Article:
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Positively charged microbubbles to target nucleic acid delivery with ultrasound

Abstract : Nucleic acid delivery in vivo via physical means or non-viral vectors still need improvements in particular to reach deep tissues. Sonoporation is highly advantageous for this purpose as ultrasound can be focalised to a particular tissue leading to targeted gene delivery, without alteration of the environing tissues. Few examples of transfection using cationic microbubbles (MBs) and DNA have been reported. We ought to improve the existing systems by developing positively charged MBs able to oscillate in order to follow their fate in vivo and gain in understanding of the pharmacokinetic of the MBs, then target DNA delivery with ultrasound. After optimisation, we obtained MBs in the 1-3 !m range (98% below 10 !m) able to adsorb nucleic acid on their surface. In vitro parameters have been optimised to obtain in vitro transfection both with DNA and siRNA. The systemic injection in mice led to the observation of these MBs in the liver in less than 10 seconds. This investigation allows to address the key parameters to tentatively obtain reproducible gene transfection in vivo.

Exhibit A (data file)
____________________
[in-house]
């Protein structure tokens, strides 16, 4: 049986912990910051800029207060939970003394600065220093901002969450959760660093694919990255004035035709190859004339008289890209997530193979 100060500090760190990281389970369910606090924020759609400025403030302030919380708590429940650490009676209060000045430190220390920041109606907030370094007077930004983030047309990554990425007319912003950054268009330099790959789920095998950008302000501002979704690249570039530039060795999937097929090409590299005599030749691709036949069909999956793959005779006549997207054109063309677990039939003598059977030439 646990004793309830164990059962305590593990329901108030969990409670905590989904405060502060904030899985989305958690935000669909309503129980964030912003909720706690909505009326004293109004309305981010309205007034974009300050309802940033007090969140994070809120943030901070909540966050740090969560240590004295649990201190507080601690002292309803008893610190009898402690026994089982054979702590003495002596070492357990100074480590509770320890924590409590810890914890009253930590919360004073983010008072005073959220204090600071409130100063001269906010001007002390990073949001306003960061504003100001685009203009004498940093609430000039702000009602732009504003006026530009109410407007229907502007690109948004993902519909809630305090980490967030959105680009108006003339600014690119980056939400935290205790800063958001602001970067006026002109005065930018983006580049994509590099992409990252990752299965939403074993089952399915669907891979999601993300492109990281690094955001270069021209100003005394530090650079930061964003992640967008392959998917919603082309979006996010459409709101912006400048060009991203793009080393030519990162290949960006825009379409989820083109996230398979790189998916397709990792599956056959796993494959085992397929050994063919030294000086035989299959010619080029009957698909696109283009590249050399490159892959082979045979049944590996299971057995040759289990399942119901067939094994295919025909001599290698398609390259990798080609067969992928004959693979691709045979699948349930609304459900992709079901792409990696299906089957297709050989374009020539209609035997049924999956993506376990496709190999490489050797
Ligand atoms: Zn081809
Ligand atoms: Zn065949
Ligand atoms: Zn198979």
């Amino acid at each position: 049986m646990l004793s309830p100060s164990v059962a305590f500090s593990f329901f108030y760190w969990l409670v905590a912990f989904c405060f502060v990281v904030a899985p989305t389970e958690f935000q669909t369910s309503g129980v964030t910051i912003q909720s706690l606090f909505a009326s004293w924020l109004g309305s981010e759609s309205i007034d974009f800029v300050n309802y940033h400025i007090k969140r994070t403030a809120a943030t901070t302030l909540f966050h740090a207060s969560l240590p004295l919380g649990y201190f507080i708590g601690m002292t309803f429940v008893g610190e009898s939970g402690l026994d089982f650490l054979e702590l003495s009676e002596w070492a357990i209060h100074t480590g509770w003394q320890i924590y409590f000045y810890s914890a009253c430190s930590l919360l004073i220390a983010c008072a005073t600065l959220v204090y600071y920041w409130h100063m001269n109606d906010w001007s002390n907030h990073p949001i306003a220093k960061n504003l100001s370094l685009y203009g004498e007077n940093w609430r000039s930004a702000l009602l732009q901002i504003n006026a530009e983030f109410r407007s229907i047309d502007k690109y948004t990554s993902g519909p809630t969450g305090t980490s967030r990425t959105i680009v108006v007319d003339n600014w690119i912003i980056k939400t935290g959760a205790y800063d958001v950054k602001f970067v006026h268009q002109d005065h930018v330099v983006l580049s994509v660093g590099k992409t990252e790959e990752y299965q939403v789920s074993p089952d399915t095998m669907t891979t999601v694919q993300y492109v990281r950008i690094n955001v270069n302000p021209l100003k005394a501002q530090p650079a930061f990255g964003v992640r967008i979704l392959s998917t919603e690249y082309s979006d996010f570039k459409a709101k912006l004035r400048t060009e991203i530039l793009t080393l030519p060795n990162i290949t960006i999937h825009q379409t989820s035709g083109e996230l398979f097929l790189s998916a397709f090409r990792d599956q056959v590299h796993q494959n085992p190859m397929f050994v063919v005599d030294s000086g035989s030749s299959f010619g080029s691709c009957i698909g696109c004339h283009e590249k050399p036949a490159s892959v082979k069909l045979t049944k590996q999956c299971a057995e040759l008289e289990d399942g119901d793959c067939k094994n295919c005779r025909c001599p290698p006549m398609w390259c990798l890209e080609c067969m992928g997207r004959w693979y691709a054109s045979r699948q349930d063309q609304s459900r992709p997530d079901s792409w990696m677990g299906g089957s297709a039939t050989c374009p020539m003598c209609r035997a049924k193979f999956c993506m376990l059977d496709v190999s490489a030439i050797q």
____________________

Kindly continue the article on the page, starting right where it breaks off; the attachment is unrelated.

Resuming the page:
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Contributor : Frédérique Frouin Connect in order to contact the contributor
Submitted on : Monday, May 25, 2015 - 8:45:13 PM
Last modification on : Thursday, December 9, 2021 - 10:40:02 AM
Long-term archiving on: : Thursday, April 20, 2017 - 8:03:00 AM


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Distributed under a Creative Commons Attribution 4.0 International License


  • HAL Id : inserm-01154976, version 1


Simona Manta, Anthony Delalande, Gilles Renault, Michel Francis Bureau, Matthias Lebertre, et al.. Positively charged microbubbles to target nucleic acid delivery with ultrasound. Journées RITS 2015, Mar 2015, Dourdan, France. ⟨inserm-01154976⟩



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